Alltech Brews & Food is back in Dublin's Convention Centre from Thursday of this week. There will be much new and exciting beer to occupy my time all weekend so I figured I should try and make some advance inroads into the selection. Here are seven beers from six Irish breweries who will be exhibiting, acquired in advance so I can drink other things while I'm there.
Kinnegar will be sharing a stand at the festival with White Hag, launching a collaboration between two of Ireland's first-string breweries. For now, a beer Kinnegar produced with the help of the makers of Dan Kelly's cider, and named after the boss there. Olan's Tart is number six in the Kinnegar Sour Series and uses apple juice from the Dan Kelly's orchards outside Drogheda.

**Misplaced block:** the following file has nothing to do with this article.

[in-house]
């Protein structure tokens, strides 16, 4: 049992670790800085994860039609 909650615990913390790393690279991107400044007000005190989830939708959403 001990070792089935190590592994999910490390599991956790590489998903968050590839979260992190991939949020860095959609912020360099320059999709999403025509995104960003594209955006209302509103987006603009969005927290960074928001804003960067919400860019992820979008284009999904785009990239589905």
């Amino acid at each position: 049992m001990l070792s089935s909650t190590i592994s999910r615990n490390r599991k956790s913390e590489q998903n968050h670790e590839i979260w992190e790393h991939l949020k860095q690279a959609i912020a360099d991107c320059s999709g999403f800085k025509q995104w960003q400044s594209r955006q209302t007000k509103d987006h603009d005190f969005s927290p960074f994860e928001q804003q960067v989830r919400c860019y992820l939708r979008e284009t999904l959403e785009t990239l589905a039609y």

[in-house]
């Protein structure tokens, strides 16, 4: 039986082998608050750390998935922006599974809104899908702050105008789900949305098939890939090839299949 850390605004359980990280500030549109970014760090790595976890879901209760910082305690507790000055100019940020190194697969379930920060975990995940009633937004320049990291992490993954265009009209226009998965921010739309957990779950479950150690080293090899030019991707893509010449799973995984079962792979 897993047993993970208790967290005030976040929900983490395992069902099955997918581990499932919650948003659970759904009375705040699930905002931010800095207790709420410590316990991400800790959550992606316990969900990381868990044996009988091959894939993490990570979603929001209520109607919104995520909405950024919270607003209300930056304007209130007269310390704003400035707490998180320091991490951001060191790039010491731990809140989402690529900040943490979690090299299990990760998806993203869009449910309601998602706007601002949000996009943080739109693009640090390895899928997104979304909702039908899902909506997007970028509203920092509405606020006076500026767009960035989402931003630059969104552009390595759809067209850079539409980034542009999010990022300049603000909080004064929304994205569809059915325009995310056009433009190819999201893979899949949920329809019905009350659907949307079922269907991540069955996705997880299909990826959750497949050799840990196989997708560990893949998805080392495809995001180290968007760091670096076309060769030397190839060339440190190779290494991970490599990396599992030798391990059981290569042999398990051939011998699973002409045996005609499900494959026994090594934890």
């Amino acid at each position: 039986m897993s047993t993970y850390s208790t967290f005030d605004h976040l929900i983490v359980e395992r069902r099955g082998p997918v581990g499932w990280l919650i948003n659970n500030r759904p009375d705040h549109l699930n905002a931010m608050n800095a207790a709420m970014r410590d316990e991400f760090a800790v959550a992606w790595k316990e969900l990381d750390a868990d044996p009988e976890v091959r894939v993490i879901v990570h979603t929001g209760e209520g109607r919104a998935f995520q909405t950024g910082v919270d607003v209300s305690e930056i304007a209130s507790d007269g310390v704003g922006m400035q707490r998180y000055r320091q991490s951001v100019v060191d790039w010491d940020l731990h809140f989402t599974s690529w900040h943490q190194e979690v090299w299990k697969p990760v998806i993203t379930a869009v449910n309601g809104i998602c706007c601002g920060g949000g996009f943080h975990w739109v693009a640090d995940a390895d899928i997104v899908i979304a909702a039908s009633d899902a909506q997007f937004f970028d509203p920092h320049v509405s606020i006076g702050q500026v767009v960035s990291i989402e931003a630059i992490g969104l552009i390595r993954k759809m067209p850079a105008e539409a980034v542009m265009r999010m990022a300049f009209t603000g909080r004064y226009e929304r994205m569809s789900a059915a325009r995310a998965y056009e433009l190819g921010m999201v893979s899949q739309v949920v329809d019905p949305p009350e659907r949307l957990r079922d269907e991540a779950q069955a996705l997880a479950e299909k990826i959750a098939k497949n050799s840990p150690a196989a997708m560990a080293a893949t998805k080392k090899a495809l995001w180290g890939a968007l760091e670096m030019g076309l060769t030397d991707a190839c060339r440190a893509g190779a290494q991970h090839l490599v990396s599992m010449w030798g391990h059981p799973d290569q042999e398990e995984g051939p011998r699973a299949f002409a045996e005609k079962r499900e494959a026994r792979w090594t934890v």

It's 5% ABV and pours a wholesome cloudy pale orange, like a proper scrumpy. A white fluffy head puts in a brief appearance before fading away to a mere comb-over of froth on the surface. The texture is surprisingly thick. I'm used to sour beers being on the thinner side but this has a chewy sourness, sort of like salted caramel, reminding me a lot of the heavy gose that YellowBelly released last year. I miss the clean snap I was expecting but which isn't present. It's still plenty sour, a tang slicing backwards across the palate while leaving a juicy residue on the lips, and inside this there's a crunchy Granny Smith apple flesh flavour. An alcoholic heat builds in the belly -- all part of that unorthodox weight which discombobulated me somewhat while I drank it. It's certainly interesting, but I won't be hankering after more of this the way I still do for number four in the series, Sour Grapes.